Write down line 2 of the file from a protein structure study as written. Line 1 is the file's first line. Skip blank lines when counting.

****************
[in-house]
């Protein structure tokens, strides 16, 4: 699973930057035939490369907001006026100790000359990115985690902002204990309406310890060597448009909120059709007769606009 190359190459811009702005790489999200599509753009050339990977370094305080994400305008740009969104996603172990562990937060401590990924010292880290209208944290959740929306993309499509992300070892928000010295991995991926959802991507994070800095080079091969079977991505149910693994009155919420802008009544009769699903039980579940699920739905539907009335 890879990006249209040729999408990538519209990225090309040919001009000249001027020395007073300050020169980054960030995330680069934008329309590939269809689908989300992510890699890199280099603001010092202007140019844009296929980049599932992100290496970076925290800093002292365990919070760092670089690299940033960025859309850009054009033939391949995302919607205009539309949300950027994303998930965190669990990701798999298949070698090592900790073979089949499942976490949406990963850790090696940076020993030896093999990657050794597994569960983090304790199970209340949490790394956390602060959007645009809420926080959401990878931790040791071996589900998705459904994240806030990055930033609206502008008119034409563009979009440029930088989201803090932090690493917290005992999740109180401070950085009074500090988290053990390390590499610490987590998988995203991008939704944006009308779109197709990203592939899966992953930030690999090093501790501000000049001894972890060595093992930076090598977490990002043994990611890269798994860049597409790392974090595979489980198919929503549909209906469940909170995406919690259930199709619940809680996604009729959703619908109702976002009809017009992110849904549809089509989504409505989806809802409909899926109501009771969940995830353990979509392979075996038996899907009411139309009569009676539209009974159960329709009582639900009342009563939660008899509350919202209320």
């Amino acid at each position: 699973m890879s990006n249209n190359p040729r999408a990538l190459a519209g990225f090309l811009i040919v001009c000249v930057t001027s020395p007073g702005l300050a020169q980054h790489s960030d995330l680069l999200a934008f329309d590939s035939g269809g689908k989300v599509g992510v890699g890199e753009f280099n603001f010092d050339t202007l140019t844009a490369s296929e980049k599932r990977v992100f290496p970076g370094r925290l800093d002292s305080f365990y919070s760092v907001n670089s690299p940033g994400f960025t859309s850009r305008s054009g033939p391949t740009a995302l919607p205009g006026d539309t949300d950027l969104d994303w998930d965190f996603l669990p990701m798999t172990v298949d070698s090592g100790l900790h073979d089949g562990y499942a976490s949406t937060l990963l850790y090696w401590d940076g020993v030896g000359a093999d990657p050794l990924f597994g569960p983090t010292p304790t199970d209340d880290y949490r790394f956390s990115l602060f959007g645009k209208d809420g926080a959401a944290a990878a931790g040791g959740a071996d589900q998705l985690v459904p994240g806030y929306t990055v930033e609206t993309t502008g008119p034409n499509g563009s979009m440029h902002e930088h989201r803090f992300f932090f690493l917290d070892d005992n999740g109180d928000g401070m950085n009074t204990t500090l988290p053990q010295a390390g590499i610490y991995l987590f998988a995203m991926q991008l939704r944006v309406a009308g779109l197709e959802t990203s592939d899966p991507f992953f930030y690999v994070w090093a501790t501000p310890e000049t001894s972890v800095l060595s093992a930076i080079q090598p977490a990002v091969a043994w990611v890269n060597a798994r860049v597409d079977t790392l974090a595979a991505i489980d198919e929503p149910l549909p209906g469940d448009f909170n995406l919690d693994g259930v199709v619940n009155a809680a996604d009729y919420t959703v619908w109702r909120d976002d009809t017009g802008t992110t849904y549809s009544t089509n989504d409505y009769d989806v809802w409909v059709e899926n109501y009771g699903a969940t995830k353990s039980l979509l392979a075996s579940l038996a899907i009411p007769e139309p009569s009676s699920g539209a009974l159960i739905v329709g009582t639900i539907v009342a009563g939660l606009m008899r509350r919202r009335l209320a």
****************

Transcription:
């Protein structure tokens, strides 16, 4: 699973930057035939490369907001006026100790000359990115985690902002204990309406310890060597448009909120059709007769606009 190359190459811009702005790489999200599509753009050339990977370094305080994400305008740009969104996603172990562990937060401590990924010292880290209208944290959740929306993309499509992300070892928000010295991995991926959802991507994070800095080079091969079977991505149910693994009155919420802008009544009769699903039980579940699920739905539907009335 890879990006249209040729999408990538519209990225090309040919001009000249001027020395007073300050020169980054960030995330680069934008329309590939269809689908989300992510890699890199280099603001010092202007140019844009296929980049599932992100290496970076925290800093002292365990919070760092670089690299940033960025859309850009054009033939391949995302919607205009539309949300950027994303998930965190669990990701798999298949070698090592900790073979089949499942976490949406990963850790090696940076020993030896093999990657050794597994569960983090304790199970209340949490790394956390602060959007645009809420926080959401990878931790040791071996589900998705459904994240806030990055930033609206502008008119034409563009979009440029930088989201803090932090690493917290005992999740109180401070950085009074500090988290053990390390590499610490987590998988995203991008939704944006009308779109197709990203592939899966992953930030690999090093501790501000000049001894972890060595093992930076090598977490990002043994990611890269798994860049597409790392974090595979489980198919929503549909209906469940909170995406919690259930199709619940809680996604009729959703619908109702976002009809017009992110849904549809089509989504409505989806809802409909899926109501009771969940995830353990979509392979075996038996899907009411139309009569009676539209009974159960329709009582639900009342009563939660008899509350919202209320």